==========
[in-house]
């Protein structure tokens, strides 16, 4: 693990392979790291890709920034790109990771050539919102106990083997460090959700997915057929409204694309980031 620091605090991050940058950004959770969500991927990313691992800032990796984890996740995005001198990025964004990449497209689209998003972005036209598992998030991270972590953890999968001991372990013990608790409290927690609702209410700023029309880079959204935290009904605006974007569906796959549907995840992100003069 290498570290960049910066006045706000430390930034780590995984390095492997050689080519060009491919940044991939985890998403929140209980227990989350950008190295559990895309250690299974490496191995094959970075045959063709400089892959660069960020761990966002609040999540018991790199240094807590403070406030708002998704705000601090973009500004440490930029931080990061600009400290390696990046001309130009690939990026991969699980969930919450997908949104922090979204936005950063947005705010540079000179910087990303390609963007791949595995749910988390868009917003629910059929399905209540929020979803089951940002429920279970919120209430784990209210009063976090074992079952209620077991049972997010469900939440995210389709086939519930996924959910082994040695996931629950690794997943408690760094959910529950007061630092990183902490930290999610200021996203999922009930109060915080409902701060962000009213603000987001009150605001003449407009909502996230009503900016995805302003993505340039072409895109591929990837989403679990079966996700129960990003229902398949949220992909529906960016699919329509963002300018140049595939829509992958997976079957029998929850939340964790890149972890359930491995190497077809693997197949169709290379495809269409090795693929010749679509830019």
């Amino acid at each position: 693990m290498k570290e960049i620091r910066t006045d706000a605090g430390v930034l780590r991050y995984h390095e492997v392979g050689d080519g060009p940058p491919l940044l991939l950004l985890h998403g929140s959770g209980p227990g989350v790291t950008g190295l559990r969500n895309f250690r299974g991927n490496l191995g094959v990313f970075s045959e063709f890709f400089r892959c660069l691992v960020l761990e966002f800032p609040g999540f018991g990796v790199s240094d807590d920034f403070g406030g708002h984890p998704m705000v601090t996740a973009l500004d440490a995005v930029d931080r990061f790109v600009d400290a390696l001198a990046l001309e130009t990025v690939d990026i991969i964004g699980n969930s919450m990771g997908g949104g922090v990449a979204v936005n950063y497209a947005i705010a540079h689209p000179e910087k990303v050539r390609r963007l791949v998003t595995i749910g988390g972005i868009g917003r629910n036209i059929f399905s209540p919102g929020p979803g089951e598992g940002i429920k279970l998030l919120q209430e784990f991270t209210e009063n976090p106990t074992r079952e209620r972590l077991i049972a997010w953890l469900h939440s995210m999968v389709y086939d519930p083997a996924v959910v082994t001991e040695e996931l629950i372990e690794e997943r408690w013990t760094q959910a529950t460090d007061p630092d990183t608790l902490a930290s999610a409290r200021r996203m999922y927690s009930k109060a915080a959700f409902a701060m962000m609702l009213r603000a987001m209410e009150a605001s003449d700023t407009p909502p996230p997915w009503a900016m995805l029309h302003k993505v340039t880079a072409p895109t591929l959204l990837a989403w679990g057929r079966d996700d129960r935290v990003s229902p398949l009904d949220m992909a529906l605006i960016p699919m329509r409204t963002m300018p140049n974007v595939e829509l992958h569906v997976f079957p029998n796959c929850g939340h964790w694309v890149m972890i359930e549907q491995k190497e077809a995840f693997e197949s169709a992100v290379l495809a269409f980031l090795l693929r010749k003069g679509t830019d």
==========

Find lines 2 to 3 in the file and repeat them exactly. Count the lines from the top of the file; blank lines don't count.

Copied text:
């Protein structure tokens, strides 16, 4: 693990392979790291890709920034790109990771050539919102106990083997460090959700997915057929409204694309980031 620091605090991050940058950004959770969500991927990313691992800032990796984890996740995005001198990025964004990449497209689209998003972005036209598992998030991270972590953890999968001991372990013990608790409290927690609702209410700023029309880079959204935290009904605006974007569906796959549907995840992100003069 290498570290960049910066006045706000430390930034780590995984390095492997050689080519060009491919940044991939985890998403929140209980227990989350950008190295559990895309250690299974490496191995094959970075045959063709400089892959660069960020761990966002609040999540018991790199240094807590403070406030708002998704705000601090973009500004440490930029931080990061600009400290390696990046001309130009690939990026991969699980969930919450997908949104922090979204936005950063947005705010540079000179910087990303390609963007791949595995749910988390868009917003629910059929399905209540929020979803089951940002429920279970919120209430784990209210009063976090074992079952209620077991049972997010469900939440995210389709086939519930996924959910082994040695996931629950690794997943408690760094959910529950007061630092990183902490930290999610200021996203999922009930109060915080409902701060962000009213603000987001009150605001003449407009909502996230009503900016995805302003993505340039072409895109591929990837989403679990079966996700129960990003229902398949949220992909529906960016699919329509963002300018140049595939829509992958997976079957029998929850939340964790890149972890359930491995190497077809693997197949169709290379495809269409090795693929010749679509830019």
């Amino acid at each position: 693990m290498k570290e960049i620091r910066t006045d706000a605090g430390v930034l780590r991050y995984h390095e492997v392979g050689d080519g060009p940058p491919l940044l991939l950004l985890h998403g929140s959770g209980p227990g989350v790291t950008g190295l559990r969500n895309f250690r299974g991927n490496l191995g094959v990313f970075s045959e063709f890709f400089r892959c660069l691992v960020l761990e966002f800032p609040g999540f018991g990796v790199s240094d807590d920034f403070g406030g708002h984890p998704m705000v601090t996740a973009l500004d440490a995005v930029d931080r990061f790109v600009d400290a390696l001198a990046l001309e130009t990025v690939d990026i991969i964004g699980n969930s919450m990771g997908g949104g922090v990449a979204v936005n950063y497209a947005i705010a540079h689209p000179e910087k990303v050539r390609r963007l791949v998003t595995i749910g988390g972005i868009g917003r629910n036209i059929f399905s209540p919102g929020p979803g089951e598992g940002i429920k279970l998030l919120q209430e784990f991270t209210e009063n976090p106990t074992r079952e209620r972590l077991i049972a997010w953890l469900h939440s995210m999968v389709y086939d519930p083997a996924v959910v082994t001991e040695e996931l629950i372990e690794e997943r408690w013990t760094q959910a529950t460090d007061p630092d990183t608790l902490a930290s999610a409290r200021r996203m999922y927690s009930k109060a915080a959700f409902a701060m962000m609702l009213r603000a987001m209410e009150a605001s003449d700023t407009p909502p996230p997915w009503a900016m995805l029309h302003k993505v340039t880079a072409p895109t591929l959204l990837a989403w679990g057929r079966d996700d129960r935290v990003s229902p398949l009904d949220m992909a529906l605006i960016p699919m329509r409204t963002m300018p140049n974007v595939e829509l992958h569906v997976f079957p029998n796959c929850g939340h964790w694309v890149m972890i359930e549907q491995k190497e077809a995840f693997e197949s169709a992100v290379l495809a269409f980031l090795l693929r010749k003069g679509t830019d």